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Finike
—  District  —
Finike is located in Turkey
Finike
Location of Finike
Coordinates: 36°18′N 30°09′E / 36.3°N 30.15°E / 36.3; 30.15
Country  Turkey
Region Mediterranean
Province Antalya
Area
 - District 655 km2 (252.9 sq mi)
Elevation 3 m (10 ft)
Population (2007)
 - District 45,296
 Density 69.2/km2 (179.1/sq mi)
 Urban 10,509
Time zone EET (UTC+2)
 - Summer (DST) EEST (UTC+3)
Postal code 07740
Area code(s) (0090)+ 242

Finike (ancient Phoenicus) is a district on the Mediterranean coast of Antalya Province of Turkey, 90 minutes west of the city of Antalya.

Finike is located in the south of the Teke peninsula, and the coast here is a popular tourist destination. However, Finike is best-known for its oranges, the symbol of the town.

Contents

History

For centuries Finike, then named Phoenicus was a trading port, the main port of Limyra, the capital city of Lycia. Phoenicus was said to have been founded by Phoenicians in the 5th Century BC, and thus named after its founders.

Historic map of Finike by Piri Reis

The area has been inhabited for much longer than that, archaeologists have found evidence near the town of Elmalı showing that the Teke peninsula has been settled since 3000 BC (although on the coast nothing has been uncovered dating before 2000 BC).

Trade along the coast was established first by the Persians, who relinquished Lycia to the armies of Alexander the Great. However the coast was always vulnerable to forces from Syria, Egypt and Rhodes until it was brought within the empire of the Ancient Romans and the succeeding Byzantines.

Even then the Byzantines were threatened by the Arabian armies coming from the Arabic Peninsula. Eventually the area was lost to the Seljuk Turks in the 13th century. These were succeeded by the Ottoman Empire from 1426 AD .

Demographics

The district has a population of 45.296 according to the 2007 census.[1] The town itself has 10.509 inhabitants. Finike has 4 municipalities(Hasyurt, Sahilkent, Turunçova and Yeşilyurt) and 14 villages.

The population of inhabited places are shown in the table(Municipalities are shown in bold)

Town/Village Population(2007)
Finike 10.509
Akçaalan 160
Alacadağ 188
Arifköy 989
Asarönü 93
Boldağ 151
Çamlıbel 249
Dağbağ 211
Gökbük 350
Gökçeyaka 96
Günçalı 661
Hasyurt 7.134
Sahilkent 8.211
Turunçova 8.629
Yalnız 742
Yazır 294
Yeşilköy 282
Yeşilyurt 3.946
Yuvalılar 2.401
Total 45.296

Finike today

Finike

The local economy depends on agriculture, particularly oranges and other citrus fruits. This is supplemented by income from tourism in the summertime, although because of the lucrative orange production and the distance from Antalya Finike has not seen the large-scale tourism boom that has so radically changed the other coastal districts of Antalya. Finike is a quiet district where people buzz around on mopeds going about their daily lives. Indeed many of the visitors that Finike does attract are retired people in search of relaxation. A type of pale limestone is quarried at Limyra, and sold as a decorative building material.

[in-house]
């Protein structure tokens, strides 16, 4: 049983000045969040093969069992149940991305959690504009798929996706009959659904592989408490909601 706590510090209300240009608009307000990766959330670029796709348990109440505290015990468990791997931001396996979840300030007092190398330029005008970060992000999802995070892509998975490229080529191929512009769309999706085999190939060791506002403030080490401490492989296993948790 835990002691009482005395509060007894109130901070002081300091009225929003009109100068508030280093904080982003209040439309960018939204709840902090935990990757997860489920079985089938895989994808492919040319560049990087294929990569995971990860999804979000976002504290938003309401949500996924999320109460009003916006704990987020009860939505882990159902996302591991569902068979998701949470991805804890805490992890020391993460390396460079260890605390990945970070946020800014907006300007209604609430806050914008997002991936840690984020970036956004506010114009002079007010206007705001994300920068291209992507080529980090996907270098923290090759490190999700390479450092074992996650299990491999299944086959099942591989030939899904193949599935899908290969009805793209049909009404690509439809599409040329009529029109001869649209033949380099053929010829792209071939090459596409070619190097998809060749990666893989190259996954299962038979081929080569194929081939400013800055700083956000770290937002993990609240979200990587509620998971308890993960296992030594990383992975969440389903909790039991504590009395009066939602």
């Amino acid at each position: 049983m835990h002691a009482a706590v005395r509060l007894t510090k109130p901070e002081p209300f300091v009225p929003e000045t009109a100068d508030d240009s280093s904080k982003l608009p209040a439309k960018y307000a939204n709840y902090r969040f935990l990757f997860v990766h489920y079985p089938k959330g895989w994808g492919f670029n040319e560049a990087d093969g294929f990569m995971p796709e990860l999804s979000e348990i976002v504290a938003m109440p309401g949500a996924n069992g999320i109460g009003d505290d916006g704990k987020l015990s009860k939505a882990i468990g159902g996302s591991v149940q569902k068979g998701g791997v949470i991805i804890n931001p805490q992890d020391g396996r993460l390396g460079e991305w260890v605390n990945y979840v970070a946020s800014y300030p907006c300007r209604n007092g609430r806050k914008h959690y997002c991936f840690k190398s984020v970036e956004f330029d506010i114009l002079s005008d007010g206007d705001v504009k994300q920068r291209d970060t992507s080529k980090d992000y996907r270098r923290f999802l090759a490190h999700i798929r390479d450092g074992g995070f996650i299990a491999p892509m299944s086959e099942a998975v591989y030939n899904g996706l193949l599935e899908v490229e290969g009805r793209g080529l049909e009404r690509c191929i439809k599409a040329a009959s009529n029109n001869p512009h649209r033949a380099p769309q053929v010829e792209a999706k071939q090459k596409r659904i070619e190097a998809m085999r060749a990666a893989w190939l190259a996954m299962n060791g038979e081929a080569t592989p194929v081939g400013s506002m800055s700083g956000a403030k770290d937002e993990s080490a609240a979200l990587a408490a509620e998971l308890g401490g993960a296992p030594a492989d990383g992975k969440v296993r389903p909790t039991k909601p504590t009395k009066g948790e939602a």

The port of Finike is now a yacht marina, and has a small fishing fleet. The coast is rich in marine life including sea turtles and fish including local specialities red porgy Sparidae and grouper (Epinephelus); other fish found along the coast include leerfish Carangidae) and the more widespread Mediterranean varieties such as bluefish, sea bream, sea bass, with swordfish, sardines and others found further out to sea. However the coast suffers from overfishing and many varieties, including the porgy, are in decline.

The beaches of Finike are an important nesting ground for the Caretta caretta sea turtles, and the rocky parts of the coast are used by the rare Mediterranean Monk Seal. However they are in grave danger if the protection of these species is left to local politicians such as Mahmut Esen, mayor of the town of Hasyurt in Finike, famous for his statement well I've lived here for 47 years and I've never seen a turtle.[2]

Places of interest

  • The ruins of Limyra are to be seen three miles east of the Finike, they consist of a theatre, tombs, Sarcophagi, bas-reliefs, Greek and Lycian inscriptions, etc.
  • The ancient city of Arycanda, in a narrow valley off the road to Elmalı.
  • The ruins of Trysa with a carved frieze depicting Theseus, on the road to Kaş.
  • The cave of Suluin.
  • Wreck of a Phoenician merchant ship from about 1200 BC in Cape Gelidonya

There are doubtless many more places of antiquity that need to be restored.

References

  1. ^ Türkiye İstatistik Kurumu
  2. ^ Radikal-çevrimiçi / Türkiye / '47 yıldır caretta görmedim'

External links

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